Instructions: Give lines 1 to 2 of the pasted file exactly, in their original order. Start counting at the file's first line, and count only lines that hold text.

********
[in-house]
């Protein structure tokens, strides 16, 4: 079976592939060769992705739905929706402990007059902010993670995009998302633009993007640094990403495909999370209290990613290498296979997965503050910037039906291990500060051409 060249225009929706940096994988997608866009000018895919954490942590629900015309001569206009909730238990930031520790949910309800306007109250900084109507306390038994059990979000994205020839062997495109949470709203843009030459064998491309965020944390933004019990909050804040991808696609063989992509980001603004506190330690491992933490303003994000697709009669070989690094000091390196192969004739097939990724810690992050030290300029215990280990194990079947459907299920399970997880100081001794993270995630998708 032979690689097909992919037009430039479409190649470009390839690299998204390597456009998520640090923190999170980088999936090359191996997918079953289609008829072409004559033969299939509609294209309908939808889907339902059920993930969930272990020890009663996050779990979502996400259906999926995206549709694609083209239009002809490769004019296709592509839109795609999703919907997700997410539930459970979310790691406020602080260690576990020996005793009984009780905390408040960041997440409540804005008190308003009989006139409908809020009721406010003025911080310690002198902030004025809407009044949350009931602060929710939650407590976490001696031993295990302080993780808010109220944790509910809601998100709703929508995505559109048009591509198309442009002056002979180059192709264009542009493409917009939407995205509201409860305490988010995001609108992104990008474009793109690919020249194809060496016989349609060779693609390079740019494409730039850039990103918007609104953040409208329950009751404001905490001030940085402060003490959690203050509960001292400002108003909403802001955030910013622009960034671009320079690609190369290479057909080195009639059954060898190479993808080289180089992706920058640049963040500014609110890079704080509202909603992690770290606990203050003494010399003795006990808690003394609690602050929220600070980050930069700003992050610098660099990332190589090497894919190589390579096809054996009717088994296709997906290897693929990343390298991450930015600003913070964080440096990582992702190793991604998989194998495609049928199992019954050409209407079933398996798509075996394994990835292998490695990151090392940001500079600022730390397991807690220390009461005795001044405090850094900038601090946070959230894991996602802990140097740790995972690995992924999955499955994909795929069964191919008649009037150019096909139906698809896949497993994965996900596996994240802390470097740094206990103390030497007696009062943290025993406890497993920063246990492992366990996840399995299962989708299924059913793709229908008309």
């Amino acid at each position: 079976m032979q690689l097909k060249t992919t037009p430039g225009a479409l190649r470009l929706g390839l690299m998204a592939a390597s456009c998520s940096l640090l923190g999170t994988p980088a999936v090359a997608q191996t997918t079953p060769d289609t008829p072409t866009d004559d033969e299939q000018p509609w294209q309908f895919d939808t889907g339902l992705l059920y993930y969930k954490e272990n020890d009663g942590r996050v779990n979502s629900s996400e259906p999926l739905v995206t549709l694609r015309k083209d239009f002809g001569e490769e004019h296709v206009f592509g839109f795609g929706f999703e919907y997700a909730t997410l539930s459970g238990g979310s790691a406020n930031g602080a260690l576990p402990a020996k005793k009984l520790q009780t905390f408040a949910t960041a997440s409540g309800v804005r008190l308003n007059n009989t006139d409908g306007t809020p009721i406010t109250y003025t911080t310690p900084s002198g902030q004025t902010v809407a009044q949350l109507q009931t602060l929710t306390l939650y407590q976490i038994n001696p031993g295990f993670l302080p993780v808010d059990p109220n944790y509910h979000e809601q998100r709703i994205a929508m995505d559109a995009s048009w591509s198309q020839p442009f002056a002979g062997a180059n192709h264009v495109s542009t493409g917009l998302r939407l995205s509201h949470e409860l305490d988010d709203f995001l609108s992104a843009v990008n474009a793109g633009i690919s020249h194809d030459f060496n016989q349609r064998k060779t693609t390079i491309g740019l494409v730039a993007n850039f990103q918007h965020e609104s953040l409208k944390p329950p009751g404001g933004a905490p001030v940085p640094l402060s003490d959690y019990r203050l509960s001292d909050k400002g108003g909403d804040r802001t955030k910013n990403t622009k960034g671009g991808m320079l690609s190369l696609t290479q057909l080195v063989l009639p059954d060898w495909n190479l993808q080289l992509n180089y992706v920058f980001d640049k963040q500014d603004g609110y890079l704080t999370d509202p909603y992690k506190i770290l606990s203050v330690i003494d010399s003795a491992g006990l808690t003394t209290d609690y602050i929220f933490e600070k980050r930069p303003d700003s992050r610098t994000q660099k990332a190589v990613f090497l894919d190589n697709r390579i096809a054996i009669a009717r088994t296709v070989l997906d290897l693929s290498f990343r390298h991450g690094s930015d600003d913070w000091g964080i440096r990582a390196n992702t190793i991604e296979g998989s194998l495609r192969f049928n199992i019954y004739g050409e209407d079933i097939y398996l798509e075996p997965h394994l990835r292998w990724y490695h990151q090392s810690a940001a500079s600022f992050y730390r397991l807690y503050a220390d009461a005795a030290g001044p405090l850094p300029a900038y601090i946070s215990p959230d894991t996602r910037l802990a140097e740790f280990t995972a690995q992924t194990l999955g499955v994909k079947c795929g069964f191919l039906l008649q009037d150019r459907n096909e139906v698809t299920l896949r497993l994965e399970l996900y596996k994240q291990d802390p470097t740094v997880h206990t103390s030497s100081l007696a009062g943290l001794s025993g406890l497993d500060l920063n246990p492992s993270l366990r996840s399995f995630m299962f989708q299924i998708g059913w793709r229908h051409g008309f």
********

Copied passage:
[in-house]
């Protein structure tokens, strides 16, 4: 079976592939060769992705739905929706402990007059902010993670995009998302633009993007640094990403495909999370209290990613290498296979997965503050910037039906291990500060051409 060249225009929706940096994988997608866009000018895919954490942590629900015309001569206009909730238990930031520790949910309800306007109250900084109507306390038994059990979000994205020839062997495109949470709203843009030459064998491309965020944390933004019990909050804040991808696609063989992509980001603004506190330690491992933490303003994000697709009669070989690094000091390196192969004739097939990724810690992050030290300029215990280990194990079947459907299920399970997880100081001794993270995630998708 032979690689097909992919037009430039479409190649470009390839690299998204390597456009998520640090923190999170980088999936090359191996997918079953289609008829072409004559033969299939509609294209309908939808889907339902059920993930969930272990020890009663996050779990979502996400259906999926995206549709694609083209239009002809490769004019296709592509839109795609999703919907997700997410539930459970979310790691406020602080260690576990020996005793009984009780905390408040960041997440409540804005008190308003009989006139409908809020009721406010003025911080310690002198902030004025809407009044949350009931602060929710939650407590976490001696031993295990302080993780808010109220944790509910809601998100709703929508995505559109048009591509198309442009002056002979180059192709264009542009493409917009939407995205509201409860305490988010995001609108992104990008474009793109690919020249194809060496016989349609060779693609390079740019494409730039850039990103918007609104953040409208329950009751404001905490001030940085402060003490959690203050509960001292400002108003909403802001955030910013622009960034671009320079690609190369290479057909080195009639059954060898190479993808080289180089992706920058640049963040500014609110890079704080509202909603992690770290606990203050003494010399003795006990808690003394609690602050929220600070980050930069700003992050610098660099990332190589090497894919190589390579096809054996009717088994296709997906290897693929990343390298991450930015600003913070964080440096990582992702190793991604998989194998495609049928199992019954050409209407079933398996798509075996394994990835292998490695990151090392940001500079600022730390397991807690220390009461005795001044405090850094900038601090946070959230894991996602802990140097740790995972690995992924999955499955994909795929069964191919008649009037150019096909139906698809896949497993994965996900596996994240802390470097740094206990103390030497007696009062943290025993406890497993920063246990492992366990996840399995299962989708299924059913793709229908008309």